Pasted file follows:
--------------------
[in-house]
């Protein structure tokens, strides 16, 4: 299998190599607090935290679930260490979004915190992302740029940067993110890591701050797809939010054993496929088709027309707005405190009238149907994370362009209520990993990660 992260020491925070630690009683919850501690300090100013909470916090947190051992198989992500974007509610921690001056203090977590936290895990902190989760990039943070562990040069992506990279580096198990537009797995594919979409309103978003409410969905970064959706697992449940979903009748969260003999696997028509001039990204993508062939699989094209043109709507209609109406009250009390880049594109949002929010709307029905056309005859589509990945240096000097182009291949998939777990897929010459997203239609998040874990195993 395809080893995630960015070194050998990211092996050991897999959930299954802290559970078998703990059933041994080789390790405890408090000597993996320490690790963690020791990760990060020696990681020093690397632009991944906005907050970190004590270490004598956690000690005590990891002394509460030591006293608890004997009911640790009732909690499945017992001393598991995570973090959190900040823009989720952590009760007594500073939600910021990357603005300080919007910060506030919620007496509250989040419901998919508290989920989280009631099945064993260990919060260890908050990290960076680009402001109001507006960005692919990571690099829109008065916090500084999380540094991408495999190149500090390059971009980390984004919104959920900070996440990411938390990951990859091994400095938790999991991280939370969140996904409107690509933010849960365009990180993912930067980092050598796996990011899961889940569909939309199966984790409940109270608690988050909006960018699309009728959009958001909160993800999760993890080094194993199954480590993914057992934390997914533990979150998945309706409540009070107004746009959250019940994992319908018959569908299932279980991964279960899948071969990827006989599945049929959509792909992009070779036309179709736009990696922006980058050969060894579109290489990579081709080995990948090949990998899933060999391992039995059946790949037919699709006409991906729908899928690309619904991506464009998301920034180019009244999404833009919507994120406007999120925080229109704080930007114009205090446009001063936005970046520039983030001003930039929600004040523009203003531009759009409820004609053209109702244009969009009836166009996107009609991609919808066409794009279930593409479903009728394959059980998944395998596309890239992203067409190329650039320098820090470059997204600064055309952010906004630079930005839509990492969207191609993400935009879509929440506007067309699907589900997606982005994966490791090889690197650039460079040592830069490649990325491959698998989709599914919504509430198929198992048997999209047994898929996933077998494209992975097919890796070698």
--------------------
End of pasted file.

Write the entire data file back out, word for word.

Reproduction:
[in-house]
């Protein structure tokens, strides 16, 4: 299998190599607090935290679930260490979004915190992302740029940067993110890591701050797809939010054993496929088709027309707005405190009238149907994370362009209520990993990660 992260020491925070630690009683919850501690300090100013909470916090947190051992198989992500974007509610921690001056203090977590936290895990902190989760990039943070562990040069992506990279580096198990537009797995594919979409309103978003409410969905970064959706697992449940979903009748969260003999696997028509001039990204993508062939699989094209043109709507209609109406009250009390880049594109949002929010709307029905056309005859589509990945240096000097182009291949998939777990897929010459997203239609998040874990195993 395809080893995630960015070194050998990211092996050991897999959930299954802290559970078998703990059933041994080789390790405890408090000597993996320490690790963690020791990760990060020696990681020093690397632009991944906005907050970190004590270490004598956690000690005590990891002394509460030591006293608890004997009911640790009732909690499945017992001393598991995570973090959190900040823009989720952590009760007594500073939600910021990357603005300080919007910060506030919620007496509250989040419901998919508290989920989280009631099945064993260990919060260890908050990290960076680009402001109001507006960005692919990571690099829109008065916090500084999380540094991408495999190149500090390059971009980390984004919104959920900070996440990411938390990951990859091994400095938790999991991280939370969140996904409107690509933010849960365009990180993912930067980092050598796996990011899961889940569909939309199966984790409940109270608690988050909006960018699309009728959009958001909160993800999760993890080094194993199954480590993914057992934390997914533990979150998945309706409540009070107004746009959250019940994992319908018959569908299932279980991964279960899948071969990827006989599945049929959509792909992009070779036309179709736009990696922006980058050969060894579109290489990579081709080995990948090949990998899933060999391992039995059946790949037919699709006409991906729908899928690309619904991506464009998301920034180019009244999404833009919507994120406007999120925080229109704080930007114009205090446009001063936005970046520039983030001003930039929600004040523009203003531009759009409820004609053209109702244009969009009836166009996107009609991609919808066409794009279930593409479903009728394959059980998944395998596309890239992203067409190329650039320098820090470059997204600064055309952010906004630079930005839509990492969207191609993400935009879509929440506007067309699907589900997606982005994966490791090889690197650039460079040592830069490649990325491959698998989709599914919504509430198929198992048997999209047994898929996933077998494209992975097919890796070698």